2
$\begingroup$

I'm trying to solve the following problem.

Let $k$ be a field of characteristic $0$. Assume that for each finite extension $E$ of $k$, the index $(E^* : E^{*n})$ is finite for every positive integer n. Show that for each positive integer $n$, there exists only a finite number of abelian extensions of $k$ of degree $n$.

If $k$ contains a primitive n-th root of unity, one could use the one-to-one correspondence of abelian extension of $k$ of exponent n and subgroups of $k^*$ containing the n-th powers of the nonzero elements of $k$. For this case one of the ways to solve is as in the answer of this post: Find the bijection between Kummer's field and Galois subgroup.

But for $k$ not containing n-th roots of unity, do we have any kind of correspondence between, say, abelian extension of $k$ of exponent m and abelian extension of $k(\zeta)$ of exponent n, whence $\zeta$ is a primitive n-th root of unity?

I observed that an abelian extension of $k$ of exponent n has extension degree no more than the extension degree over $k(\zeta)$ of the abelian extension of $k(\zeta)$ of exponent n generated by the same set, multiplied by $\varphi(n)$, whence $\varphi(n)$ denotes the Euler function.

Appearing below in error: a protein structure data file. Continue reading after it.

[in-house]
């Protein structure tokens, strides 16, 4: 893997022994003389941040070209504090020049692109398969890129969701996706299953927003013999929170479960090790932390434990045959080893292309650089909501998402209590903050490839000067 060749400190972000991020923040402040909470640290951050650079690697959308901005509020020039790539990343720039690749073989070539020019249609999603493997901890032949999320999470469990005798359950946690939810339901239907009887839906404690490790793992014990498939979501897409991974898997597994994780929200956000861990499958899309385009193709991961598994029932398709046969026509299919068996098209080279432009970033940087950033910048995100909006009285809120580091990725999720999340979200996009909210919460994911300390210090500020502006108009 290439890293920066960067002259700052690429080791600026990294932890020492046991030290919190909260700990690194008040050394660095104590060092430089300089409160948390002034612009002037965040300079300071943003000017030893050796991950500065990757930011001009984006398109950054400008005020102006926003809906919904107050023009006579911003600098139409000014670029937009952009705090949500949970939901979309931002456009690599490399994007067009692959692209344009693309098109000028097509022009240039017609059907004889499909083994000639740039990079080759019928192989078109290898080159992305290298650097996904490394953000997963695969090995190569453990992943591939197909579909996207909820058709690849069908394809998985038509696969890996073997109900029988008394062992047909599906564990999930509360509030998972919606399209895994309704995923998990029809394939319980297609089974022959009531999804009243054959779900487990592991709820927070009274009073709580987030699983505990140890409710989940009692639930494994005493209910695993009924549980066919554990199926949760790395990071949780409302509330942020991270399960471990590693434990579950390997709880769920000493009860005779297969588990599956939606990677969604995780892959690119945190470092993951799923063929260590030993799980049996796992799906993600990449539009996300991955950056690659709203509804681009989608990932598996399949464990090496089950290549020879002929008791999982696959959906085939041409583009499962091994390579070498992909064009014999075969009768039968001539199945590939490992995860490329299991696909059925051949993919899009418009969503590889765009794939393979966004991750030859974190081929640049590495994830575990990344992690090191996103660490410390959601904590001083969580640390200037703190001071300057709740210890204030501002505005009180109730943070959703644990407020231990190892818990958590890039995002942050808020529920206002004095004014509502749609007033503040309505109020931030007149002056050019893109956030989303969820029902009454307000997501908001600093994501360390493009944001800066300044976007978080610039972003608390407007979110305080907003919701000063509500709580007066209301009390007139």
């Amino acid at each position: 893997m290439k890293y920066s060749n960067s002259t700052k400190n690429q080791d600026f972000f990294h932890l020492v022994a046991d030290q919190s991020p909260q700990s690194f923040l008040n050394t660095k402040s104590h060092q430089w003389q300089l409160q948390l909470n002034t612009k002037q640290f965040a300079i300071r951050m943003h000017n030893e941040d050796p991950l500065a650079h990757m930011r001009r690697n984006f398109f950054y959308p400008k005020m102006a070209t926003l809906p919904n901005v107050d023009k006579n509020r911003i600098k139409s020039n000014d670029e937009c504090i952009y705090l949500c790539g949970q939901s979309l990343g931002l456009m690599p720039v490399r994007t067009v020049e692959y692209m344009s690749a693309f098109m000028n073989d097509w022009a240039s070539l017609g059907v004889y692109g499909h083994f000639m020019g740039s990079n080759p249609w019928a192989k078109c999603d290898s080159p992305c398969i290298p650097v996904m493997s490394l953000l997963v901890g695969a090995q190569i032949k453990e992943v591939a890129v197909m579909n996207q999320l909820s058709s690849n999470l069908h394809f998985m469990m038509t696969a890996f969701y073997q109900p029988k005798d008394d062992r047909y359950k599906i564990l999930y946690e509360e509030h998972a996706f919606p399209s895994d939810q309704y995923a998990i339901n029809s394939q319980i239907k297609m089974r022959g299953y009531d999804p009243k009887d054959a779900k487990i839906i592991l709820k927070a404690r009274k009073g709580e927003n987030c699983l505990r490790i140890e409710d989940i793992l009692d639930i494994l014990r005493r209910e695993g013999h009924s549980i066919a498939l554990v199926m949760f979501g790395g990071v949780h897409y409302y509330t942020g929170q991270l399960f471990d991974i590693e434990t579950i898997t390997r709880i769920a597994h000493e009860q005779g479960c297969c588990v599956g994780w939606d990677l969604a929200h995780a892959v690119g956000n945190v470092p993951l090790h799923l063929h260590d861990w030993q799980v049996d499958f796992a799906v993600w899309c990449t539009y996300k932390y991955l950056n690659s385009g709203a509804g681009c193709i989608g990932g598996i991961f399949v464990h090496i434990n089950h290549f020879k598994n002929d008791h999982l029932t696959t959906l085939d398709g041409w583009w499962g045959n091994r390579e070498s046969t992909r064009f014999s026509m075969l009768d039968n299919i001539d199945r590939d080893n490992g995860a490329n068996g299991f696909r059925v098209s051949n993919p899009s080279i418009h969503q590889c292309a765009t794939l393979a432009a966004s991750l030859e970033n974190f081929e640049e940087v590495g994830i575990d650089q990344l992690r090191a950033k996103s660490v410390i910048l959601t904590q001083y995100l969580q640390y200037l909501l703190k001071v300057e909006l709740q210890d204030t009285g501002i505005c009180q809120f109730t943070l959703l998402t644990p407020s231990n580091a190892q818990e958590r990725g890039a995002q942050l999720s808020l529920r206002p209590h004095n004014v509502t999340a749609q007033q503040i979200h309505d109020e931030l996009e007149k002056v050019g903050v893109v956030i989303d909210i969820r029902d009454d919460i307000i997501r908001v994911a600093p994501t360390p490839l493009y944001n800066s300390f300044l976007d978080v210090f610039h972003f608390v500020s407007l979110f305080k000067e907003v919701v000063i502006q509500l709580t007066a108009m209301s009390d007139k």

Another observation: Assume $k$ does not contain n-th roots of unity. Let H be a subgroup of $k^*$ containing the n-th powers of the nonzero elements of $k$, then $H$ and $\zeta^j$ together generates a subgroup of $k(\zeta)^*$ containing the n-th powers of the nonzero elements of $k(\zeta)$.

$\endgroup$

1 Answer 1

1
$\begingroup$

Let $L/k$ be the compositum of all the abelian extensions of degree at most $n$ over $k(\zeta_n)$. Since $k$ has characteristic zero, $L/k$ is separable. Then, since $k(\zeta_n)$ has all $n$-th roots of unity, you already know that $L/k$ is finite. If $E/k$ is an abelian extension of degree $\leq n$, then $E(\zeta_n)$ is an abelian extension of $k(\zeta_n)$ of degree $\leq n$, hence $E\subset E(\zeta_n) \subset L$. Since $L/k$ is separable, it contains at most finitely many subextensions. Hence the set of possible $E$ is finite.

$\endgroup$

You must log in to answer this question.

Not the answer you're looking for? Browse other questions tagged .